I also thought about the reading choices my students (seniors) made this year. For book clubs at the end of the year, students chose from the following: Life of Pi, Frankenstein, MAUS I and II, and The Great Gatsby. Both Life of Pi and The Great Gatsby were very popular because of the movie tie-ins. All students completed their books. When I asked students what was different in determining whether or not they finished this assigned reading when many have so often admitted to "never having read a book since seventh grade," they responded, "We got to choose." 

An important point Penny Kittle makes in Book Love and that many others reiterate is that we can assign all the whole-class novels, classics and contemporary texts alike, but if kids don't read what we assign, then we accomplish nothing. 

When bleating about the reading choices students make and the books teachers assign, Renaissance Learning should heed Shakespeare. Angry with his mother, Hamlet  charges: "You go not till I set you up a glass / Where you may see the inmost part of you" (III). Just as Hamlet saw the rat Polonious meddling behind the curtain, the rat I see is Renaissance Learning and its Accelerated Reader.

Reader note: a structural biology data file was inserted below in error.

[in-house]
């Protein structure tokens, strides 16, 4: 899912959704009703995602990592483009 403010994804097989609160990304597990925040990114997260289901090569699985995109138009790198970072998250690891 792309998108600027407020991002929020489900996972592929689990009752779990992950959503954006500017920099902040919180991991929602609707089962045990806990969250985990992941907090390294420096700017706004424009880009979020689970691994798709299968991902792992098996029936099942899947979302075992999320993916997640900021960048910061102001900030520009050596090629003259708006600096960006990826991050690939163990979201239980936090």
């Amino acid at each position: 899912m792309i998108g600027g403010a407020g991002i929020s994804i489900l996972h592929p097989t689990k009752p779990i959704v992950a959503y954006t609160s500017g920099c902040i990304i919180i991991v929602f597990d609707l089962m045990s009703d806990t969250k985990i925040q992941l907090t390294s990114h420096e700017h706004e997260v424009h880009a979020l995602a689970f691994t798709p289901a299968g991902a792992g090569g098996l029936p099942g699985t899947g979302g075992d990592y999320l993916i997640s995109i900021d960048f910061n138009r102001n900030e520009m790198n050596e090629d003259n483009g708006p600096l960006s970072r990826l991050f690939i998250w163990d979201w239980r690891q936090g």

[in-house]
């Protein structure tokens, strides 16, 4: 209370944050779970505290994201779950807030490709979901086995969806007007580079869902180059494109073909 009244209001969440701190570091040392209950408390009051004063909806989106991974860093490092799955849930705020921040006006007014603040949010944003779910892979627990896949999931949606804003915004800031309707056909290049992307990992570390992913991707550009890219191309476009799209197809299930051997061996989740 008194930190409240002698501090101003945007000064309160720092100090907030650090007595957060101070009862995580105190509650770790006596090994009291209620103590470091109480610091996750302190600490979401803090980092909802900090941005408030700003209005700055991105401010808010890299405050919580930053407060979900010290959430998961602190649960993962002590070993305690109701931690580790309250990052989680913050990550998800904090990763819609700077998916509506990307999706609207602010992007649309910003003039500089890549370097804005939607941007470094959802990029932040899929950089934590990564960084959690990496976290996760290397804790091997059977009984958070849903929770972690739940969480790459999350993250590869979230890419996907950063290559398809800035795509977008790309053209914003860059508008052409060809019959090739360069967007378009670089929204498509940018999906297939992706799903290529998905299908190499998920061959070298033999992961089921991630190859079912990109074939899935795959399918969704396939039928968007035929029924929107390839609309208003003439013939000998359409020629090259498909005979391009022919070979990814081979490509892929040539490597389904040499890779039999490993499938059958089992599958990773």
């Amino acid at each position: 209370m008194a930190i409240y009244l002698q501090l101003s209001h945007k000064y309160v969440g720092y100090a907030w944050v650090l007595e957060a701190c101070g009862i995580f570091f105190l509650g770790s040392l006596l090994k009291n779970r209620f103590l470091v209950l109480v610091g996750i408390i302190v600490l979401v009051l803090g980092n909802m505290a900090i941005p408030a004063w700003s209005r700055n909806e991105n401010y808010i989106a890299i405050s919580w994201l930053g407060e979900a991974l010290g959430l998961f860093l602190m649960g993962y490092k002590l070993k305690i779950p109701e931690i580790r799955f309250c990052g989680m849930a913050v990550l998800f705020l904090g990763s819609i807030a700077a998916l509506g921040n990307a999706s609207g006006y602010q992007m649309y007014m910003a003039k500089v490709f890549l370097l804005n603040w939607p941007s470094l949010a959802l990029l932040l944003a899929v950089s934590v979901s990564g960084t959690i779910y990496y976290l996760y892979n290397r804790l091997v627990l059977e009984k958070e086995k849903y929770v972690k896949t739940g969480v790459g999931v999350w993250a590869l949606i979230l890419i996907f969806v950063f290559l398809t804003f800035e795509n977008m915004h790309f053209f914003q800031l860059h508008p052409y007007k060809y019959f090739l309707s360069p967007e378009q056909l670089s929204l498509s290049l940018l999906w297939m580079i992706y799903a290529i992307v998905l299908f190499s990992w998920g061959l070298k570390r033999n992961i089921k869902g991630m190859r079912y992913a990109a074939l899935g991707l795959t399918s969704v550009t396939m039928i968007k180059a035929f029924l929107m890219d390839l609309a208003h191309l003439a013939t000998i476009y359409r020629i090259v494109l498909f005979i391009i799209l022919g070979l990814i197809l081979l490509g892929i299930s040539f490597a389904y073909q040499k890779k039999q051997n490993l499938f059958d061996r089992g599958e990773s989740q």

My granddaughter Kayla, happily reading books of her choice. 
I received the following message via Facebook from a high school friend who has graciously given me permission to publish it here. Thanks, Tony, for these kind words and parental insights:

Read your article about AR. I enjoy your passion you display for your craft. I'm very fortunate my girls are very advanced readers and I don't think the AR program was the reason. I think reading to them as children ignited their desire for reading. I can't count how many times I've read hop on pop, and snug house, bug house. I think their should be a federal holiday for Dr. Seuss